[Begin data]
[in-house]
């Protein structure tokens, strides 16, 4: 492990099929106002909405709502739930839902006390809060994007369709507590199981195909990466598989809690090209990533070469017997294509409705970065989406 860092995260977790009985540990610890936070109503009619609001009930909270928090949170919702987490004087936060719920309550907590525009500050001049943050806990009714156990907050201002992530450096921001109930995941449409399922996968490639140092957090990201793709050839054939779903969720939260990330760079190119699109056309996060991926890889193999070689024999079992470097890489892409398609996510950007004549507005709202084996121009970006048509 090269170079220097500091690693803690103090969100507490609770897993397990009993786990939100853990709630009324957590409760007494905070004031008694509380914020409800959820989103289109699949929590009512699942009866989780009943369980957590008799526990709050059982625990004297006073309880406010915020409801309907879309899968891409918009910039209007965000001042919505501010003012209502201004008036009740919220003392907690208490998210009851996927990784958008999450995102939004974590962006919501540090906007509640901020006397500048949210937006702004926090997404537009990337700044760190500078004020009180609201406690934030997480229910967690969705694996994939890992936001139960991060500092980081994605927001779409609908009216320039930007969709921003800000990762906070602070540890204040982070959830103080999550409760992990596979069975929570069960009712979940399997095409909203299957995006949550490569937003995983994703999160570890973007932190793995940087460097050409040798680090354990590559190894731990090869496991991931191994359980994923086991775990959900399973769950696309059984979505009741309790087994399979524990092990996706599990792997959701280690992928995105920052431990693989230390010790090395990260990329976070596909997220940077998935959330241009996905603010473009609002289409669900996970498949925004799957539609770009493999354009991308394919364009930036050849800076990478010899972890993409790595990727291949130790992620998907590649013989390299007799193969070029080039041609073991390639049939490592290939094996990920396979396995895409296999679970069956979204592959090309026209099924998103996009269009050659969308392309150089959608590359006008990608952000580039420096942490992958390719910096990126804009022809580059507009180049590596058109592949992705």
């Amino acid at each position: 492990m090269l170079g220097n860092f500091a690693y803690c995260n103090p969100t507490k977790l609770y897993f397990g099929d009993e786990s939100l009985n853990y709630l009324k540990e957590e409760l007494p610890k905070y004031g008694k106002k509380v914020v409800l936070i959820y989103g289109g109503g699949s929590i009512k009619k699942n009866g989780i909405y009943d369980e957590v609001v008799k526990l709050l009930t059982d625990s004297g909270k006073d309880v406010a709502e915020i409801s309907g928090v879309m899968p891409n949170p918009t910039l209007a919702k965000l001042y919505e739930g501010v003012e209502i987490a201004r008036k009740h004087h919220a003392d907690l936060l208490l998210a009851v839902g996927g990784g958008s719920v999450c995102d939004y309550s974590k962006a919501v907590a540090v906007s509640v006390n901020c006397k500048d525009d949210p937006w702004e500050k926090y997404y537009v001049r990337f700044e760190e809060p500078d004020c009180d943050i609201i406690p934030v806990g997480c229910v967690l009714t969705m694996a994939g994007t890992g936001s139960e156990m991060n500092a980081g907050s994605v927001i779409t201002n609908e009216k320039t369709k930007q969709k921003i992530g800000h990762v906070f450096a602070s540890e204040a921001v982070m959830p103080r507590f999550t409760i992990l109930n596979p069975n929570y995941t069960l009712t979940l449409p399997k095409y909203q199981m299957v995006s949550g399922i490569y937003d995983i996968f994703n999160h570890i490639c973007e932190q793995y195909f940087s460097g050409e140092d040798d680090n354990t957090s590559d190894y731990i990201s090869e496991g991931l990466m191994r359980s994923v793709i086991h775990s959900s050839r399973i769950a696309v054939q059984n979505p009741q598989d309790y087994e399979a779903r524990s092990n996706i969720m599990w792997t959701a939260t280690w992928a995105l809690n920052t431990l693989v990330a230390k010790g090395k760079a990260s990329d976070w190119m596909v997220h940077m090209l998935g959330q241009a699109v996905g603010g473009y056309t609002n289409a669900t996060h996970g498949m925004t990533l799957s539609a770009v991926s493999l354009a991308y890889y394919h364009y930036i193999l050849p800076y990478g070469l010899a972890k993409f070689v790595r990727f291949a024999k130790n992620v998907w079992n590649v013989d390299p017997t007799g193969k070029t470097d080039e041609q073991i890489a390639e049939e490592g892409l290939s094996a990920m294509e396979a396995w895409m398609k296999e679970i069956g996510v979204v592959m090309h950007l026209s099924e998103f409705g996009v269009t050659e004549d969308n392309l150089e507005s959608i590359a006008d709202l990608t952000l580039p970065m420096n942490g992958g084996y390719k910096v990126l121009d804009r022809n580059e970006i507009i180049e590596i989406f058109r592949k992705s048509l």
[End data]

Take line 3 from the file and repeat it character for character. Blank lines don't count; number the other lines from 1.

């Amino acid at each position: 492990m090269l170079g220097n860092f500091a690693y803690c995260n103090p969100t507490k977790l609770y897993f397990g099929d009993e786990s939100l009985n853990y709630l009324k540990e957590e409760l007494p610890k905070y004031g008694k106002k509380v914020v409800l936070i959820y989103g289109g109503g699949s929590i009512k009619k699942n009866g989780i909405y009943d369980e957590v609001v008799k526990l709050l009930t059982d625990s004297g909270k006073d309880v406010a709502e915020i409801s309907g928090v879309m899968p891409n949170p918009t910039l209007a919702k965000l001042y919505e739930g501010v003012e209502i987490a201004r008036k009740h004087h919220a003392d907690l936060l208490l998210a009851v839902g996927g990784g958008s719920v999450c995102d939004y309550s974590k962006a919501v907590a540090v906007s509640v006390n901020c006397k500048d525009d949210p937006w702004e500050k926090y997404y537009v001049r990337f700044e760190e809060p500078d004020c009180d943050i609201i406690p934030v806990g997480c229910v967690l009714t969705m694996a994939g994007t890992g936001s139960e156990m991060n500092a980081g907050s994605v927001i779409t201002n609908e009216k320039t369709k930007q969709k921003i992530g800000h990762v906070f450096a602070s540890e204040a921001v982070m959830p103080r507590f999550t409760i992990l109930n596979p069975n929570y995941t069960l009712t979940l449409p399997k095409y909203q199981m299957v995006s949550g399922i490569y937003d995983i996968f994703n999160h570890i490639c973007e932190q793995y195909f940087s460097g050409e140092d040798d680090n354990t957090s590559d190894y731990i990201s090869e496991g991931l990466m191994r359980s994923v793709i086991h775990s959900s050839r399973i769950a696309v054939q059984n979505p009741q598989d309790y087994e399979a779903r524990s092990n996706i969720m599990w792997t959701a939260t280690w992928a995105l809690n920052t431990l693989v990330a230390k010790g090395k760079a990260s990329d976070w190119m596909v997220h940077m090209l998935g959330q241009a699109v996905g603010g473009y056309t609002n289409a669900t996060h996970g498949m925004t990533l799957s539609a770009v991926s493999l354009a991308y890889y394919h364009y930036i193999l050849p800076y990478g070469l010899a972890k993409f070689v790595r990727f291949a024999k130790n992620v998907w079992n590649v013989d390299p017997t007799g193969k070029t470097d080039e041609q073991i890489a390639e049939e490592g892409l290939s094996a990920m294509e396979a396995w895409m398609k296999e679970i069956g996510v979204v592959m090309h950007l026209s099924e998103f409705g996009v269009t050659e004549d969308n392309l150089e507005s959608i590359a006008d709202l990608t952000l580039p970065m420096n942490g992958g084996y390719k910096v990126l121009d804009r022809n580059e970006i507009i180049e590596i989406f058109r592949k992705s048509l």